Preparing Your Home for Hurricane Season 2014
The most pressing concern for hurricane season preparedness is preserving life. People in hurricane zones should know the evacuation routes and shelter locations. Do not ignore evacuation orders and if there is a registration process for immobile or people who cannot evacuate themselves, register. Individuals should have first aid and disaster kits prepared for any emergency. These kits should include water, flashlights, batteries and a battery-powered radio.
To stay prepared throughout the season, residents should keep their gas tanks filled to at least half-full. They should also keep cash on hand for emergencies. Small denominations are better than large notes. Generators should be ran and allowed to carry a significant load to ensure there are no issues. This should be a monthly ritual throughout the season. All homeowners should purchase flood insurance. This is true for residents who live outside of floodplains also. Flood insurance for natural disasters is not in normal residential insurance coverage. A homeowner should call their local government or check out online flood plain information, to make sure they know if they are at risk to flood or not.
Preparation When Your Home is in the Path of a Hurricane
Homes should be prepared by closing shutters or boarding up windows. Trees and shrubs that are near residences should be trimmed and rain gutters and down spouts should be functional. Photos should be taken of all property and inventoried in pre-storm condition. This includes all valuables inside and out. This information is valuable and should be stored in a storm proof safe along with other valuables, like jewelry and some electronics. Young trees can be uprooted and should be tied down. Grills and other outdoor equipment, toys and furniture need to be brought indoors. Prepare emergency kits or reinforce the kits that have been previously prepared. Check batteries and radio functions, as well as, flashlight operation. Remember to store valuable documents in waterproof containers before securing them away. If there are outdoor propane tanks, they should be turned off. Run water in tubs in case it is needed for flushing directly after the storm. It’s also important to keep up with the latest information on the storm track and where it’s going. You can do so, via the news, or you can go online to the National Hurricane’s center website (or add them on Facebook) to get the latest tracks, computer model runs, and much more.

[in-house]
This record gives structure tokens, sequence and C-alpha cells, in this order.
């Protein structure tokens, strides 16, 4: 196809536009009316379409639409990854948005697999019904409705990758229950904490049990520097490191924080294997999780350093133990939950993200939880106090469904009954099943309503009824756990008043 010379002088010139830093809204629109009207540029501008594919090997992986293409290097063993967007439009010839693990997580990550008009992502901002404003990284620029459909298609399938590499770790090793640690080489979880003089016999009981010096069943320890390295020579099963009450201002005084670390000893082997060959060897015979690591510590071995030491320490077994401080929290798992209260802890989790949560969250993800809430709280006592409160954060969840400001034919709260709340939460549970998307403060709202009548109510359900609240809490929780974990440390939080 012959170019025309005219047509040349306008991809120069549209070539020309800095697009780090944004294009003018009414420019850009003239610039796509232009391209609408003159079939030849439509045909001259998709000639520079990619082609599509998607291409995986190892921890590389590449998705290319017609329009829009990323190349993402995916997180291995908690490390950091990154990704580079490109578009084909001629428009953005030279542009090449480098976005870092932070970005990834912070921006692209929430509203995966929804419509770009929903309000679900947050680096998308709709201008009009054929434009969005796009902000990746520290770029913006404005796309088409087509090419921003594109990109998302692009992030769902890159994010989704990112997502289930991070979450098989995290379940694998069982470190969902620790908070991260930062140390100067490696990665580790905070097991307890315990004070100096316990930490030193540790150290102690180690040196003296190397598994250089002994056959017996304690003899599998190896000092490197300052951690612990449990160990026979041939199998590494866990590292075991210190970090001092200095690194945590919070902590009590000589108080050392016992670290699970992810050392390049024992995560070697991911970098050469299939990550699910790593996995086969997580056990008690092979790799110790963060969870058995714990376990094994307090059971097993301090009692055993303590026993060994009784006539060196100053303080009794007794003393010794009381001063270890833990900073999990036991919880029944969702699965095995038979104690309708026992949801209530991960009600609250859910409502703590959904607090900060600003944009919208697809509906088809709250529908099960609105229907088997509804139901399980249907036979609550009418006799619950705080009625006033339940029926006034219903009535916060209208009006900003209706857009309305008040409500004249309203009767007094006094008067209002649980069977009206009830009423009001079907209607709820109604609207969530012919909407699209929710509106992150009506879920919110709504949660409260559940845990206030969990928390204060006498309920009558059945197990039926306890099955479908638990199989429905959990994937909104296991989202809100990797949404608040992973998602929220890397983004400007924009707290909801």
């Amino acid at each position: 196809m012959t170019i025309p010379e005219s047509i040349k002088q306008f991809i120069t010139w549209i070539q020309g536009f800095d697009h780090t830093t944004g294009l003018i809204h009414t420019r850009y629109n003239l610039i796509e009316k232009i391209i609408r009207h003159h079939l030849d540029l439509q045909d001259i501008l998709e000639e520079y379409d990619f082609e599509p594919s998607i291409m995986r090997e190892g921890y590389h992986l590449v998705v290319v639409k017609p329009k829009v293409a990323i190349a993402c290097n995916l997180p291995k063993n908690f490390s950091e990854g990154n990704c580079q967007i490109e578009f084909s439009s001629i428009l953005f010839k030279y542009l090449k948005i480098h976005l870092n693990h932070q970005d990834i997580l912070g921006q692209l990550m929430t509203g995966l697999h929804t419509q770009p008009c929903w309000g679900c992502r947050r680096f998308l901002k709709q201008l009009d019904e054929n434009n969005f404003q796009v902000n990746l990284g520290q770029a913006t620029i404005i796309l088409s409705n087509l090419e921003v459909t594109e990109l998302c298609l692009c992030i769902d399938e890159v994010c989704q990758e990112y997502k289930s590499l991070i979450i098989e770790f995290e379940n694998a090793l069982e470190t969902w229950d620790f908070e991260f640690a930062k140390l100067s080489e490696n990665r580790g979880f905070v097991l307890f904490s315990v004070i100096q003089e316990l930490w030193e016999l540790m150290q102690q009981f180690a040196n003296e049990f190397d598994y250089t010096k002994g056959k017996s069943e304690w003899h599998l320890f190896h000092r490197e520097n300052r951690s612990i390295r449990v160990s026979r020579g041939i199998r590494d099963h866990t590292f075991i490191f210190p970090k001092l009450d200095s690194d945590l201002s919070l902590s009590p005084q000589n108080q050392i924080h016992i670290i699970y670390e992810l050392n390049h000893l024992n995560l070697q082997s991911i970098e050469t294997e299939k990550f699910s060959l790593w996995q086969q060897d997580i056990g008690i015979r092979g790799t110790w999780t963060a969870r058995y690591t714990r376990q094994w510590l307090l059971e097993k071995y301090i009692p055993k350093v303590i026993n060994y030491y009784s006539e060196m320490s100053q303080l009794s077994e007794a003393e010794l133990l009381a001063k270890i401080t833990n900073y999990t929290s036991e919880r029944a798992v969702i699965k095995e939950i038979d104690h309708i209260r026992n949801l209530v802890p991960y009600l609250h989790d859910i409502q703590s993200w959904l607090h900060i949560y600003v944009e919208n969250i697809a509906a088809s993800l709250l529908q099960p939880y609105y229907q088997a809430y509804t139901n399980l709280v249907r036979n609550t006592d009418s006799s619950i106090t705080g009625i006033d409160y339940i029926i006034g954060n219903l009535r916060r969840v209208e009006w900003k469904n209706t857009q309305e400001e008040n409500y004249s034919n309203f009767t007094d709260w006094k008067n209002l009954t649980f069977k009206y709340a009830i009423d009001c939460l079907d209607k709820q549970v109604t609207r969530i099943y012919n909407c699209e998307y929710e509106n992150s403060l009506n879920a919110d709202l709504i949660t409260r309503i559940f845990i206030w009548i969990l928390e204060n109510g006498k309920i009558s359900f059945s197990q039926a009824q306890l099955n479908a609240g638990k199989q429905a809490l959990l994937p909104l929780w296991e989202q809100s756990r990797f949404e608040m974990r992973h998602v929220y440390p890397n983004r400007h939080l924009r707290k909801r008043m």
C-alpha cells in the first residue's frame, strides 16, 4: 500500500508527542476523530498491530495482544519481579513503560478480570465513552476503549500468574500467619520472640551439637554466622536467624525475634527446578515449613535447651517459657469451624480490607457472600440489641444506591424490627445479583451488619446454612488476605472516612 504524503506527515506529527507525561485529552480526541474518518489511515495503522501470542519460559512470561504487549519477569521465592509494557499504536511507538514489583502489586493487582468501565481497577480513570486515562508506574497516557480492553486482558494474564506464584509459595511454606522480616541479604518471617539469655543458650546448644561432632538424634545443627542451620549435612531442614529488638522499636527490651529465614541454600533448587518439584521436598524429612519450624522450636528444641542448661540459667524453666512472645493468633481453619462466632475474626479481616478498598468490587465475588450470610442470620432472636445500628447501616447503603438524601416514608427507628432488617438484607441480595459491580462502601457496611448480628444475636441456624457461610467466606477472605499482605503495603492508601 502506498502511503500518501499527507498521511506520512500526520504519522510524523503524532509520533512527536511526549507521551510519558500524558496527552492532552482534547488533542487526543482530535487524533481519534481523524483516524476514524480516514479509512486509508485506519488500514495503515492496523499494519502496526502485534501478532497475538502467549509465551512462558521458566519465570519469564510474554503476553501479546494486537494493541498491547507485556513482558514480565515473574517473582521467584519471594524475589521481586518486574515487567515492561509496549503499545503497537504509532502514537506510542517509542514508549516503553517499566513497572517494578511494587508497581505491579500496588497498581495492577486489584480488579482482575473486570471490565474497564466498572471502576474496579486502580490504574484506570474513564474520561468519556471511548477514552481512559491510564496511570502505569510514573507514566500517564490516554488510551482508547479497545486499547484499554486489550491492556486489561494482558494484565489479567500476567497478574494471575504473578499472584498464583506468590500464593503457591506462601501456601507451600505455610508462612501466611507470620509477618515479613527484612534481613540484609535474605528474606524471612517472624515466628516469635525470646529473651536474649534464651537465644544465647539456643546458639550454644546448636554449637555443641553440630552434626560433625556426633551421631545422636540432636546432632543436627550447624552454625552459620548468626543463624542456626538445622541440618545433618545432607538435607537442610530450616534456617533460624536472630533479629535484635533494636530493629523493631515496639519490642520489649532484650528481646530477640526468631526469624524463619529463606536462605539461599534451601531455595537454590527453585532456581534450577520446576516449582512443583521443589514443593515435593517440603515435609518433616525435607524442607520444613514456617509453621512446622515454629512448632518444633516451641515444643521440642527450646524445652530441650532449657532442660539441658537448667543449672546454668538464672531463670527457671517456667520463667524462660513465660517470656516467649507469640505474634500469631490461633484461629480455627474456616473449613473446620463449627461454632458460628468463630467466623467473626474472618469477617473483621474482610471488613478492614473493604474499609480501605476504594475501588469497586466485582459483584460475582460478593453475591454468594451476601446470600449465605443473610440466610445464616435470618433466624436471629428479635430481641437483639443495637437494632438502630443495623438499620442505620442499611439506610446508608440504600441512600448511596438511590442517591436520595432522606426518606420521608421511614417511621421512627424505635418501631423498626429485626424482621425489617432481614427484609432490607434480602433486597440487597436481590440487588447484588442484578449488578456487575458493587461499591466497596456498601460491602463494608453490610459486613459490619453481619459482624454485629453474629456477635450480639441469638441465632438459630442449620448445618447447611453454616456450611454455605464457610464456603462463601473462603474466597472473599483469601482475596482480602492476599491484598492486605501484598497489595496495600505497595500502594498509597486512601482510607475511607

Steps to Take During the Storm
There should be an effort to stay informed by the television if possible, but local radio stations will be broadcasting pertinent information. Keep blinds and curtains closed, and stay away from all glass doors and windows. Turn refrigerators and freezers to the lowest settings, and avoid opening doors to any of these appliances. Stay indoors and use the phone for emergencies only. People should stay in interior rooms and at the lowest levels in the home, and keep all interior doors closed.
After the storm, residents should not wander out until they know that there are no imminent dangers, like downed power lines. If residents evacuated, they should not return until they are informed that returning is safe and possible. They should also stay off roads until they are deemed passable by the appropriate authorities. After the danger has abated, residents should inspect their home and properties for damage and safety issues. When returning home, check for the smell of gas, fire and water danger before entering the home. The best advice is to stay vigilant for danger and perils, and prepare to stay put until roads and utilities have returned to some semblance of normalcy.
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